I think it's wonderful to have a nonprofit entity like Collingswood partners to act as a booster for the town and to organize ways to bring folks in to patronize the businesses. I know they have been very supportive of my efforts with the First Thursday Jazz in the Wood concerts, lo, these past eight years. If Partners hadn't been here for my nonprofit (Jazz Bridge), the idea NEVER would have gotten off the ground. Now the concerts bring in lots of people who have dinner prior to the concert. As far as the Lumberyard...that venture will pay off eventually. It was bad luck that the national financial ceiling fell in when it did. And I remember what that lot looked like before - an eyesore! Thanks to everyone who has helped build this town - I've lived here since 1984 and I love it!
One road town January 21, 2012 at 06:49 PM
I would love to see Knight Park be utilized much more from November-March. Just throwing some ideas against the wall, but lighting it up just like Haddon Ave, maybe have the horse n carriage rides on particular nights, and have outdoor activities such as setting up 2 or three synthetic ice rinks. It's very frustrating to see how we have aligned ourselves with this 'tourist' aspect with just restaurants. I would love not only for out of towners to see the beauty of Collingswood and its history but also I think to build a better community with our citizens. There are only so many nights we can eat out downtown with friends and family,,, and I just feel that there are lots of ideas that can still be reasonably accomplished drawing in families to benefit the town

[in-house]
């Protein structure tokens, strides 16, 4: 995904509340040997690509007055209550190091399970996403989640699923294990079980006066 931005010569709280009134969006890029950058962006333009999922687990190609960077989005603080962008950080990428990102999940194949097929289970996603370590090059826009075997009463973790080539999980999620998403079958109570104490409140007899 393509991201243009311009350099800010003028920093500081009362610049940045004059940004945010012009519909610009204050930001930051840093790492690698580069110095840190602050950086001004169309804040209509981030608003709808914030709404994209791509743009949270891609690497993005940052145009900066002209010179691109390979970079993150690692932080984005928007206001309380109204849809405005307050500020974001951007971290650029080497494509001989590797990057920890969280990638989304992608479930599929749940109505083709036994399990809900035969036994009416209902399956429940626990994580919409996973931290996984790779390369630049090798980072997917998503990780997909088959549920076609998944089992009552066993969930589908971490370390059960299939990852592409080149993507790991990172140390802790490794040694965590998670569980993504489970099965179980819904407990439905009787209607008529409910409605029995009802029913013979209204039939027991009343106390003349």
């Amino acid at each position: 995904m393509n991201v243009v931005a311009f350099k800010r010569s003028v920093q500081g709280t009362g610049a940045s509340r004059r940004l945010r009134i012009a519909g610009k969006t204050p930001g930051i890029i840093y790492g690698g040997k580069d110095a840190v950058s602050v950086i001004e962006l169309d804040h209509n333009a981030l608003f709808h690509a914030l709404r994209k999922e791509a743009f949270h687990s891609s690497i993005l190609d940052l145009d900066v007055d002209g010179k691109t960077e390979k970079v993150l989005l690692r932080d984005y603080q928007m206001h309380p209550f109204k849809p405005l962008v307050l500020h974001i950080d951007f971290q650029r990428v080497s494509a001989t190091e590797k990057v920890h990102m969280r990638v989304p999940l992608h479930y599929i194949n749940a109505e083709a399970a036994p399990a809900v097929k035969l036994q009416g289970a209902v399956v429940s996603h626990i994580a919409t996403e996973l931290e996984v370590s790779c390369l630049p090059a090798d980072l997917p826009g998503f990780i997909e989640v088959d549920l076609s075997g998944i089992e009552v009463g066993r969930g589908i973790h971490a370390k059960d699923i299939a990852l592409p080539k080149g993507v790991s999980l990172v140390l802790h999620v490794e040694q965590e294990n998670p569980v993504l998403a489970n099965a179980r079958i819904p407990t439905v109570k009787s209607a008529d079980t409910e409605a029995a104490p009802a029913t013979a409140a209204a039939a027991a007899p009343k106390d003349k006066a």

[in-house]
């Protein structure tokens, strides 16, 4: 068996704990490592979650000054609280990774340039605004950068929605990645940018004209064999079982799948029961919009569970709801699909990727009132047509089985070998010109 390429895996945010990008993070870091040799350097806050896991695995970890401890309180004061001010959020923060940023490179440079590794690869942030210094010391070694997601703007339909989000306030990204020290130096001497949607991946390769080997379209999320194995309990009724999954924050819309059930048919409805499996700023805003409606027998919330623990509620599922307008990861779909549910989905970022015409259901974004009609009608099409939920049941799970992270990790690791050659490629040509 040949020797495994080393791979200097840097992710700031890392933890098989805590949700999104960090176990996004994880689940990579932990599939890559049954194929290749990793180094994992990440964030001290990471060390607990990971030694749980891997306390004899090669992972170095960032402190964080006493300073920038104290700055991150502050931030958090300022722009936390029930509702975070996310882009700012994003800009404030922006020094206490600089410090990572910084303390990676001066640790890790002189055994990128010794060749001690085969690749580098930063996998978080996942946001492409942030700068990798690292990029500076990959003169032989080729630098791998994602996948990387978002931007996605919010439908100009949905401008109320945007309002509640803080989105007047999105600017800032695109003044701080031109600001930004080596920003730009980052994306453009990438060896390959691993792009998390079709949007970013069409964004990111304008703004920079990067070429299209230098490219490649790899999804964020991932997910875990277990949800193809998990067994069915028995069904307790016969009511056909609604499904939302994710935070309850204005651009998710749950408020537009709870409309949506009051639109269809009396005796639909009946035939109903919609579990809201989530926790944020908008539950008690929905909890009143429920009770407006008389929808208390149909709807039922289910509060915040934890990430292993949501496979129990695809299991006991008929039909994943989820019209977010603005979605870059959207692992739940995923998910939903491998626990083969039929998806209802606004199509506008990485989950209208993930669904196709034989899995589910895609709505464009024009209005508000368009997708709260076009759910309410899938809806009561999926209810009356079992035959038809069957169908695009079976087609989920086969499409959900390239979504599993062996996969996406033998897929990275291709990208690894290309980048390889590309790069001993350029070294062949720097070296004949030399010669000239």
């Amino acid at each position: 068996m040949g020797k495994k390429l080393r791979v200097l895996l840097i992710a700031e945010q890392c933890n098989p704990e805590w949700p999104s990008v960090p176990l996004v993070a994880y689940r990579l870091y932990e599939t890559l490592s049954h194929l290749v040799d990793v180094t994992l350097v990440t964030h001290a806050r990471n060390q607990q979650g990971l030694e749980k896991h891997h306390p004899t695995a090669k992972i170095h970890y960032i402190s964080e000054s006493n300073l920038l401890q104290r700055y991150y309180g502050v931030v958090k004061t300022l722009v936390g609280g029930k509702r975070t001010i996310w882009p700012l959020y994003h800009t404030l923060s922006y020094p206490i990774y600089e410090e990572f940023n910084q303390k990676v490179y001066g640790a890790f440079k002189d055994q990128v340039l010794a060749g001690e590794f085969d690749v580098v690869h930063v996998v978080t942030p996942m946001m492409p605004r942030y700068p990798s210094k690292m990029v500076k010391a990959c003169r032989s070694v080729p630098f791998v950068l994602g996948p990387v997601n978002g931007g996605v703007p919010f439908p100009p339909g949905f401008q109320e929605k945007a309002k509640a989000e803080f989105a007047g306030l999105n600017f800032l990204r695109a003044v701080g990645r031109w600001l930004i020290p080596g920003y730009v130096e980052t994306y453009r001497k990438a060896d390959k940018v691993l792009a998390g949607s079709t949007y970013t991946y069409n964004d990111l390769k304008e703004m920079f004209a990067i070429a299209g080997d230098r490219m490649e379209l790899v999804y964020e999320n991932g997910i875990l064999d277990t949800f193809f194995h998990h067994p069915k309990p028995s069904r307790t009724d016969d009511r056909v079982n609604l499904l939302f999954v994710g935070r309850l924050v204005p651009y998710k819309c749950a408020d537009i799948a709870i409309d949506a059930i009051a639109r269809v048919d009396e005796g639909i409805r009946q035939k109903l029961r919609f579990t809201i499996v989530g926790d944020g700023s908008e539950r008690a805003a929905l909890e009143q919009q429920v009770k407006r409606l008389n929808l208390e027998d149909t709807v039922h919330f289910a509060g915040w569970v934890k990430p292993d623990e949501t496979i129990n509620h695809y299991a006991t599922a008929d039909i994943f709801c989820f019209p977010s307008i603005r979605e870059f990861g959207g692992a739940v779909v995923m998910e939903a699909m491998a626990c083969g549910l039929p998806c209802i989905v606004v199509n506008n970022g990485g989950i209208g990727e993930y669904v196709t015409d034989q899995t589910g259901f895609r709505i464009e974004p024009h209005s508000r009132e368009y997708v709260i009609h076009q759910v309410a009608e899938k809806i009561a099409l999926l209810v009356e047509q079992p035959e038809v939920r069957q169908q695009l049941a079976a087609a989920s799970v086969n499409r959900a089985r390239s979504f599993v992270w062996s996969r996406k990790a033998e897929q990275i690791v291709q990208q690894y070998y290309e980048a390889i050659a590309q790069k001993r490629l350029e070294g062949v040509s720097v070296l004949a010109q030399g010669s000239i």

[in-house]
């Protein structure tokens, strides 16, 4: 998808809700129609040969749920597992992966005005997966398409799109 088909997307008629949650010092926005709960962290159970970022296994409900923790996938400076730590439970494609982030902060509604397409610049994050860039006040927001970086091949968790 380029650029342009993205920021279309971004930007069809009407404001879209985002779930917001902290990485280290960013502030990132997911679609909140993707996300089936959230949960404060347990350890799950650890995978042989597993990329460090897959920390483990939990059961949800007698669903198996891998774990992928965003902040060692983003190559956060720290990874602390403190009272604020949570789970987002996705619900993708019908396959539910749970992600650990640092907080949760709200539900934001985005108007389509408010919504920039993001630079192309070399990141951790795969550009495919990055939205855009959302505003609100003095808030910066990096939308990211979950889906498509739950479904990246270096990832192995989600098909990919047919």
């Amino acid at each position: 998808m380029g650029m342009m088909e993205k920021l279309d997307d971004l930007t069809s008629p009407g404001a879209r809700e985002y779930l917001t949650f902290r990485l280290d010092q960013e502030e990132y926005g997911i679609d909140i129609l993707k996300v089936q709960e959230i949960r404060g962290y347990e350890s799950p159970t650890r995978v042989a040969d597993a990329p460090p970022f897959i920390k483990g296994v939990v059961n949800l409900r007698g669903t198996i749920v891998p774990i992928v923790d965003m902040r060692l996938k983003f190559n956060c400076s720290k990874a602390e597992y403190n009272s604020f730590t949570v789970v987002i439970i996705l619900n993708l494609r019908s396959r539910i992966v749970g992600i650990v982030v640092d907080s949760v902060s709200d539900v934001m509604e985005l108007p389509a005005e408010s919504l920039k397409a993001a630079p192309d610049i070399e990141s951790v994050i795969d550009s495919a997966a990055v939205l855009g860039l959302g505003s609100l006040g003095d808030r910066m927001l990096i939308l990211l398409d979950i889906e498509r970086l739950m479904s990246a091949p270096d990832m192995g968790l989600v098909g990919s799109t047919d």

Anne Carroll January 21, 2012 at 07:30 PM
And a special shout out to Suzanne Cloud for bringing the First Thursday Jazz concert series to our town. The performances are excellent with top of the line jazz musicians from New Jersey and the Philadelphia area. I try to make every concert. Friends of mine from Narberth, PA travel here for the concerts They make the event even better for us all by dining in one of our wonderful restaurants. Thanks to Suzanne and people like her who are making a substantive effort to keep our town great!